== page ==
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25 Cards in this Set

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Rock particles that are picked up and transported during erosion will ultimately be deposited somewhere else.
Deposition
When a river meets the sea its velocity suddenly reduces. This reduction in velocity means that much of the rivers load is deposited at the mouth of the river. If the river deposits quicker than the sea can erode then a delta starts to develop.
Delta
A bend in the river.
Meander
The areas of land that rivers flood onto when they exceed bank full discharge. They are created by the constant movement of meanders.
Floodplains
Water and air getting into cracks in a rivers banks and bed causing erosion, through increased pressure.
Hydraulic Action
The process of a rivers' load crashing and rubbing into a rivers' banks and bed causing pieces to break off.
Corrasion (Abrasion)
The process of water dissolving a rivers' load as well as its bed and banks.
Corrosion (Solution)
Load crashing into each other in a river. This normally happens with suspended load.
Attrition
The process of large pieces of load rolling along a river bed.
Traction
The process of load bouncing a long a river bed.
Saltation
The process of smaller pieces of load being carried in a rivers flow.
Suspension
The process of dissolved pieces of material being transported in a solution.
Solution
When material is transported on the surface of the river.
Flotation
Upper Course
Waterfalls
Rapids
Gorges
V-shaped Valleys
Interlocking Spurs
Middle Course
Meander
Oxbow Lakes
Levees
Braided Rivers
Lower Course
Deltas
Oxbow Lakes
Meanders
Floodplains
A deep sided valley left behind when a waterfall retreats.
Gorge
The areas of the valley (hills) that stick out into the river forcing it to meander around them.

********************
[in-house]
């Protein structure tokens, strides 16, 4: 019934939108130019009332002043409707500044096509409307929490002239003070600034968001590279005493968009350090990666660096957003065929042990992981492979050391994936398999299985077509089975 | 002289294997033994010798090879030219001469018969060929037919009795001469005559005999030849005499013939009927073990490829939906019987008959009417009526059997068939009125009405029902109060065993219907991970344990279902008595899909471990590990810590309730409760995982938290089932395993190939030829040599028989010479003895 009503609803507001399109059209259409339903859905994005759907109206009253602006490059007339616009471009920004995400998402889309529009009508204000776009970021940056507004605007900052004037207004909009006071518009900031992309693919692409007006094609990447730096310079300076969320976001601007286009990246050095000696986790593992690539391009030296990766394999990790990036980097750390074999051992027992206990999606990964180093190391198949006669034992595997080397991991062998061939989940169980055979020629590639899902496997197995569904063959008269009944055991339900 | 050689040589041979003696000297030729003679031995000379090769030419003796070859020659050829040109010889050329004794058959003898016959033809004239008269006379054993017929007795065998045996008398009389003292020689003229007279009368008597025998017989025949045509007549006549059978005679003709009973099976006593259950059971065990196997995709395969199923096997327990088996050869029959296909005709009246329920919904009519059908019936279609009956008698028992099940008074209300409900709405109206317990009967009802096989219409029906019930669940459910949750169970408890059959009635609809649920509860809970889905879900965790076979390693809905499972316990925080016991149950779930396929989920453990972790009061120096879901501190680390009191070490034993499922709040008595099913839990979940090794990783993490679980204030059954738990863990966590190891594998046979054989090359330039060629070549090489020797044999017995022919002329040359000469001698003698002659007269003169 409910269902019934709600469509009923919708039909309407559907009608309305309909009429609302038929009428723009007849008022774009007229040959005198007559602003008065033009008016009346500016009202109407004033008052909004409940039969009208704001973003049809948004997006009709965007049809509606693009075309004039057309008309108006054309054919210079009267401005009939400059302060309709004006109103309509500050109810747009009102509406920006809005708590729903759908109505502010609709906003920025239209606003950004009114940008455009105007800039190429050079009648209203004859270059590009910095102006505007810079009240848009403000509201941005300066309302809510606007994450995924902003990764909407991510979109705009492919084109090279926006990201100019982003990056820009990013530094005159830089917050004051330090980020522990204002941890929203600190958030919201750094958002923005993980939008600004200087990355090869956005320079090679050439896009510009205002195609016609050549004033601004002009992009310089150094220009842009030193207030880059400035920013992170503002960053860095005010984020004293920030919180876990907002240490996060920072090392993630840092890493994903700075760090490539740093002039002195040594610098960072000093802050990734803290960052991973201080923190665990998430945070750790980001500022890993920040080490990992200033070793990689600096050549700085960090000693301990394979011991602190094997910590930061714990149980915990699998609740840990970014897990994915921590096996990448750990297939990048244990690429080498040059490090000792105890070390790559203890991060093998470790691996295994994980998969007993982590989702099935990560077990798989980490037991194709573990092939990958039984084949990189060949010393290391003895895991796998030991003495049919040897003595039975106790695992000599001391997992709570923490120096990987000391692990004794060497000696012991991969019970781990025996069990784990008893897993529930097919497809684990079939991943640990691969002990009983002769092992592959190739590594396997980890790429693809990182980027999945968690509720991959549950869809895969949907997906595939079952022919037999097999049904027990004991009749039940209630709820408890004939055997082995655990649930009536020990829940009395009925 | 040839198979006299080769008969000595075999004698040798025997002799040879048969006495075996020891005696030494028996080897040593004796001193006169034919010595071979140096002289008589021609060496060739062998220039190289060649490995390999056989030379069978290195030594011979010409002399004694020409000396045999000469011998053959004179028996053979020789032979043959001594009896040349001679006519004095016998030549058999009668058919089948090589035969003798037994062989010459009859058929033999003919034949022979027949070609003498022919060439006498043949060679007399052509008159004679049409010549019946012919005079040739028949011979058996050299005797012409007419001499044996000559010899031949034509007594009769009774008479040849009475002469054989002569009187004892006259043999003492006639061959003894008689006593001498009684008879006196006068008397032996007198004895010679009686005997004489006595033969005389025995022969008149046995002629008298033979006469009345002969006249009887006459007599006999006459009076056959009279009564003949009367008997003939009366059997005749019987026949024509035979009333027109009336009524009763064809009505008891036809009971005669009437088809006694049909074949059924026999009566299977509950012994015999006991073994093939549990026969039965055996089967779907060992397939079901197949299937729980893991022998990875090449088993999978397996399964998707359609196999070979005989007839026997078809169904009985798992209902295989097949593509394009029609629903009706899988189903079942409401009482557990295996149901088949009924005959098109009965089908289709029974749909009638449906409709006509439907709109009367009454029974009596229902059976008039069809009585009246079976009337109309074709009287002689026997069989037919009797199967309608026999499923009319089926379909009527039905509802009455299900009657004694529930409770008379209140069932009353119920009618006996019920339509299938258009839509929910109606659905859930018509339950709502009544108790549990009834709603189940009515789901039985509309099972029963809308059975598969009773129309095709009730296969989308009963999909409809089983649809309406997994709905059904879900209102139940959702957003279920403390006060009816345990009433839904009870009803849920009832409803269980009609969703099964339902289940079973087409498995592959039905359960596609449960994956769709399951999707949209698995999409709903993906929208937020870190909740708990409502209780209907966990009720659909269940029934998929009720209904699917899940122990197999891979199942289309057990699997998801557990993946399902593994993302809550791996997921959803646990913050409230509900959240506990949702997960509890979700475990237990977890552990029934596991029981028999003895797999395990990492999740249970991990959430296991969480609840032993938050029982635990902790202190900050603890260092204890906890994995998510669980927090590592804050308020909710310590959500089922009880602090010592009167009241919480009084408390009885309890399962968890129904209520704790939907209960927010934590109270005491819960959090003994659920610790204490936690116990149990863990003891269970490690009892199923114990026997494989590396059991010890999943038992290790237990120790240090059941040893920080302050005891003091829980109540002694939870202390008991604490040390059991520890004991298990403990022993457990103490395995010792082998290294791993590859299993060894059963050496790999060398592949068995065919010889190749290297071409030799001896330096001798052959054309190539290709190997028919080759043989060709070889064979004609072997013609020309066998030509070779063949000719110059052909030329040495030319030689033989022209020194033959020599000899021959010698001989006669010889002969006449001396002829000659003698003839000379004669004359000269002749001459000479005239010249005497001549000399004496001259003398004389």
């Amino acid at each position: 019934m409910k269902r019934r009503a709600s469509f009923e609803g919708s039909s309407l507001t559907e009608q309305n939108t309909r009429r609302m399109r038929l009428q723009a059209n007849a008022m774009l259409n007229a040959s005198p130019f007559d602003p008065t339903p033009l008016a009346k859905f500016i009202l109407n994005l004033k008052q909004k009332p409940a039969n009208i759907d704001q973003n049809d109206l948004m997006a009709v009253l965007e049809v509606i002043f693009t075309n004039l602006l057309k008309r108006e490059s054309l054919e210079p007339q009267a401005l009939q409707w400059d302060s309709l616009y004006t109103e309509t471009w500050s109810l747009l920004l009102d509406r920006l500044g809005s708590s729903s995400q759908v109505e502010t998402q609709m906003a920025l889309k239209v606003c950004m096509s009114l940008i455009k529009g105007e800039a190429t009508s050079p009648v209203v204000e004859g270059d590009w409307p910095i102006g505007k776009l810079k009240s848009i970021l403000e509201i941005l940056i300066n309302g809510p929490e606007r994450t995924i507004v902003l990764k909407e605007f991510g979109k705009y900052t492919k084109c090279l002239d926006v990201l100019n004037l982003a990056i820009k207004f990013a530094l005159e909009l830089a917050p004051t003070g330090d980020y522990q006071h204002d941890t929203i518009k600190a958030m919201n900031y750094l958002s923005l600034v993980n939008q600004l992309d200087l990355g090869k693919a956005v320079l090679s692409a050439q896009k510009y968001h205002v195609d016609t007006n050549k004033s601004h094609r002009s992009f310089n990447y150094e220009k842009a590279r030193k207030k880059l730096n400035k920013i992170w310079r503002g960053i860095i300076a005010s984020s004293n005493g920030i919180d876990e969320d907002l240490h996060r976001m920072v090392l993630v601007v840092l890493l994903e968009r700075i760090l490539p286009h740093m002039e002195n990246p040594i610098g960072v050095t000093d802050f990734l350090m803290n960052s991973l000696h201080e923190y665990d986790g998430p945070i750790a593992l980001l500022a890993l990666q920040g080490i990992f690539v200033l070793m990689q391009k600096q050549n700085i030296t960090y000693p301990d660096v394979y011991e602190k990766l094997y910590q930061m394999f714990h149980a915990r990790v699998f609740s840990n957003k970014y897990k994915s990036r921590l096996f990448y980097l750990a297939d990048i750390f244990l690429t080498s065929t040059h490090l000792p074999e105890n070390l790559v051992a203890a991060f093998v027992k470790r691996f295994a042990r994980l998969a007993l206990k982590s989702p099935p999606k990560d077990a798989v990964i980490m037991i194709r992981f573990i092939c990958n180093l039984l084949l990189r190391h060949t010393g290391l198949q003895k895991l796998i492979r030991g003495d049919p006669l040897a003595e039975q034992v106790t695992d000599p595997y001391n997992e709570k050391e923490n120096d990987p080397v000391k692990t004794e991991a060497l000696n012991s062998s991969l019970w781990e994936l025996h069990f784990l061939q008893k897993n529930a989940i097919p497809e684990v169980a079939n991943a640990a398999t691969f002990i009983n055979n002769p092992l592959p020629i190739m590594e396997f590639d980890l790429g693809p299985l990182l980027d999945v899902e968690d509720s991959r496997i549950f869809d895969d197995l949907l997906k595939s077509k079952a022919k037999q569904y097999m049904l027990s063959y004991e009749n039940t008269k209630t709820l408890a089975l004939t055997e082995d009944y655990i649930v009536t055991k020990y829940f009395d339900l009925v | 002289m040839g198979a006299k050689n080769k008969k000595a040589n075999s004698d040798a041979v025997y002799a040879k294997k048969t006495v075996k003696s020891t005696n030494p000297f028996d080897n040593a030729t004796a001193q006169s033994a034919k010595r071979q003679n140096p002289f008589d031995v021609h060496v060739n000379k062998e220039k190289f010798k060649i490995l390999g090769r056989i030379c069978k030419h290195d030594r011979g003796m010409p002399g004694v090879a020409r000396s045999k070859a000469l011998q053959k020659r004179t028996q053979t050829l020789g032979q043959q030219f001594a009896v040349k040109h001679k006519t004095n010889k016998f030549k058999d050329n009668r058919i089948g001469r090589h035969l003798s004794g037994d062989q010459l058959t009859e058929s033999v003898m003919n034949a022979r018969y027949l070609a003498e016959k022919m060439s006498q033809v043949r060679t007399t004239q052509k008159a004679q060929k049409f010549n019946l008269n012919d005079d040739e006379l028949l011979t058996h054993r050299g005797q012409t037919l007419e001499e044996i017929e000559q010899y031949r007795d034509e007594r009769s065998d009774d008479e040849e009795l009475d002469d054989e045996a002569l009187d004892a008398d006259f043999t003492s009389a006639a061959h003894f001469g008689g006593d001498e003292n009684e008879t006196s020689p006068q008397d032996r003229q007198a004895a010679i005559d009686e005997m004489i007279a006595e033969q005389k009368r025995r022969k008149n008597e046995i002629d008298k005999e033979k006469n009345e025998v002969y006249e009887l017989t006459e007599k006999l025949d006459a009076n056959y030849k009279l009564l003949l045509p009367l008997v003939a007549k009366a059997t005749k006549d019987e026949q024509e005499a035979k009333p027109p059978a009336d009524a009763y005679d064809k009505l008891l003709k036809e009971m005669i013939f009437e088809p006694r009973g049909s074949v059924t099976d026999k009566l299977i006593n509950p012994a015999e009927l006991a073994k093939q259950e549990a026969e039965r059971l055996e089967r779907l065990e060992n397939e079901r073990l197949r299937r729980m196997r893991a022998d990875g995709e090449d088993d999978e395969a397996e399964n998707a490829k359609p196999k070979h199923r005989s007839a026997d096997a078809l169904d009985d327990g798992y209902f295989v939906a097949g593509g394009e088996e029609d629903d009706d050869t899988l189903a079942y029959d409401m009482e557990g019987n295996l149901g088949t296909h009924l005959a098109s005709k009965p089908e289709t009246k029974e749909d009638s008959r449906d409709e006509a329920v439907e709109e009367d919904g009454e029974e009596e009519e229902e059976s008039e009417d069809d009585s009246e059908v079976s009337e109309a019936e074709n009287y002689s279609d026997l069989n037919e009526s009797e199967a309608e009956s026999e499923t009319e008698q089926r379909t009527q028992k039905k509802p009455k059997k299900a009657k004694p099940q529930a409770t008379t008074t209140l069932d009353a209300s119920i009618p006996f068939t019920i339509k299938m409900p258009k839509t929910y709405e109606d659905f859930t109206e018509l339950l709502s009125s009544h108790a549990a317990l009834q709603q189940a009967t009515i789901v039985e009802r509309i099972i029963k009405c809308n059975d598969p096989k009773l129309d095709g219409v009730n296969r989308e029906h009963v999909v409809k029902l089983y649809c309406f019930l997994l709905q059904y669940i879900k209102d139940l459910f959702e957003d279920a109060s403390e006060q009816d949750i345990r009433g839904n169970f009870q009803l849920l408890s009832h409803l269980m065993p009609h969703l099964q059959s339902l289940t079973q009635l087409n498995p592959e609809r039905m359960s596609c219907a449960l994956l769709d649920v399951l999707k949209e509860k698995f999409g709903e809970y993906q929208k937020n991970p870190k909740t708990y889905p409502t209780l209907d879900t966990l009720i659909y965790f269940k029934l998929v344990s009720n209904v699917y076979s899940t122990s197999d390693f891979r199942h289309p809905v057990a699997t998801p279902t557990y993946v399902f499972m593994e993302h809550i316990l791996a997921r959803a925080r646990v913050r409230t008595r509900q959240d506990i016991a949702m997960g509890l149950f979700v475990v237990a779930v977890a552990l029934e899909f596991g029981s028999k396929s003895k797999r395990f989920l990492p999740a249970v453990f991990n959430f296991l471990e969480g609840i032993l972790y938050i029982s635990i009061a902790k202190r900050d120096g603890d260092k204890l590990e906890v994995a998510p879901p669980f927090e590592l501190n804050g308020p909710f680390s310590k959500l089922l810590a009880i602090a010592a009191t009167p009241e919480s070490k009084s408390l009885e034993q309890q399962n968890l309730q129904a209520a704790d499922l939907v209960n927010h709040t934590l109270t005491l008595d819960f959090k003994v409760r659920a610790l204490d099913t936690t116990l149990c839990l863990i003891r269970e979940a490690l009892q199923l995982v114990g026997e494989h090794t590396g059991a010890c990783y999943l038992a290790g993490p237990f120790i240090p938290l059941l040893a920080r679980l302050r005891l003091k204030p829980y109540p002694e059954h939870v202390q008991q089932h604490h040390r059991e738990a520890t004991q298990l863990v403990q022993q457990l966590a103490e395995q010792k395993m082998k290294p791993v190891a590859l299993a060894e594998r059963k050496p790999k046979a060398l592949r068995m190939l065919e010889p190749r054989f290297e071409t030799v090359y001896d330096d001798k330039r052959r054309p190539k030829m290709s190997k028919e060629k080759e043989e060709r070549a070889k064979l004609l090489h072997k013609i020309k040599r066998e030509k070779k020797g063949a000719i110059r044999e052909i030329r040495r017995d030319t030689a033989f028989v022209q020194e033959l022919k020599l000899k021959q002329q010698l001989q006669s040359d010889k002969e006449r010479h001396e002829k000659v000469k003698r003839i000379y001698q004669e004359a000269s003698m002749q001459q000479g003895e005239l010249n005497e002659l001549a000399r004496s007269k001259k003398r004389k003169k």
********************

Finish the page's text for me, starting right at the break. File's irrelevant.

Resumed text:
Interlocking Spurs
Are created when two meanders connect.
Oxbow lakes
Braided rivers usually occur on rivers with variable flow. When the river flow is high the river has excess energy and can transport large amounts of load. However, when the flow is low, the river is forced to deposit its load. The deposited material forces the reducing flow into small channels creating a braided river.
Braided Rivers
When a river floods the velocity of the river travelling over the flooded floodplain suddenly falls. Because of the fall in velocity (and subsequent reduction in surplus energy) the river immediately deposits its largest load creating embankments that line the river channel. Over time (and after many flood events) these embankments begin to grow in size and become more stable.
Levees
Holes found in the river bed. Load carried by the river is washed around in a circular motion causing vertical erosion.
Potholes
The long profile is the course the river takes from its source to its mouth. The long profile is often split into upper course and lower course (and sometimes middle course as well)
Long Profile
A surface or shape that is or would be exposed by making a straight cut through a river.
Cross Section
How are V-shaped valleys formed?
The river will erode (cut) downwards while the sides are weathered (attacked by the weather e.g. rain, wind and the sun). The weathered material will then fall into the river and be transported away leaving a v-shaped valley.